This paper explores the role and significance of imagining modernity in the formation of contemporary architecture in China. Modern China adopted modernization through novel architectural forms, evolving distinct modern patterns from a re-imagined modern world. By examining Chinese architectural development over the last twenty years, the study reveals that the building boom and novel architectural forms are to some extent fostered by an imagined modernity. The authors argue the rendered architectural drawings used in rapid urban development in China do not merely visualize and legitimize architects’ aspirations; they contribute to the imagining of modernity, which offers homogenous dreams of the metropolis for different regions regardless of their specific social condition. These drawings are reproduced through print-based media, and more significantly, in visual and electronic media via the computer. It is argued that the specific imagined modernity manifested in architectural renderings sheds light on the distinctive process of contemporary Chinese modernity.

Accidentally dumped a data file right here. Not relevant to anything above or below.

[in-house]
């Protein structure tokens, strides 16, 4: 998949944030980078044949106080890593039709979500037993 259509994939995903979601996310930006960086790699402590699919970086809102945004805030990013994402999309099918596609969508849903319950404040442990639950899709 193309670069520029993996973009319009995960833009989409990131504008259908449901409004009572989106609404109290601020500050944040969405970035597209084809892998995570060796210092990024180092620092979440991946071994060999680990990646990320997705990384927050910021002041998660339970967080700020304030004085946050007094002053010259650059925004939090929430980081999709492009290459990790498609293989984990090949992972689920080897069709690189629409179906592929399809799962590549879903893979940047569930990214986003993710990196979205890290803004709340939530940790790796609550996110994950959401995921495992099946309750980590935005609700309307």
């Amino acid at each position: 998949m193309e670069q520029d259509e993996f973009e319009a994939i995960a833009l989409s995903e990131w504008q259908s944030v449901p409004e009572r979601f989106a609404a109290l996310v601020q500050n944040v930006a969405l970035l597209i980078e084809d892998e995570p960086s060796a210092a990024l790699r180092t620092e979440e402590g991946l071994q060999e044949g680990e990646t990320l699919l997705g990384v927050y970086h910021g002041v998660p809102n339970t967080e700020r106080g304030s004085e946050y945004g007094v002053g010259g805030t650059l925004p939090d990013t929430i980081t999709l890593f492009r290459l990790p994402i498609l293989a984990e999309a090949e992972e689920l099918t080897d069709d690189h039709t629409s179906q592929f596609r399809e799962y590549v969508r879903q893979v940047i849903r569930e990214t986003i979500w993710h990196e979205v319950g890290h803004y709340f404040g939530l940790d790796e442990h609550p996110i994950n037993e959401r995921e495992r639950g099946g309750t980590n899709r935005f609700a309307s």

|Keywords:||Imagined Modernity, Contemporary Architecture, China, Architectural Rendering, Chinese Modernity|
PhD Candidate, Faculty of Built Environment, University of New South Wales, Sydney, NSW, Australia
Associate Professor, Faculty of the Built Environment, University of New South Wales, Sydney, NSW, Australia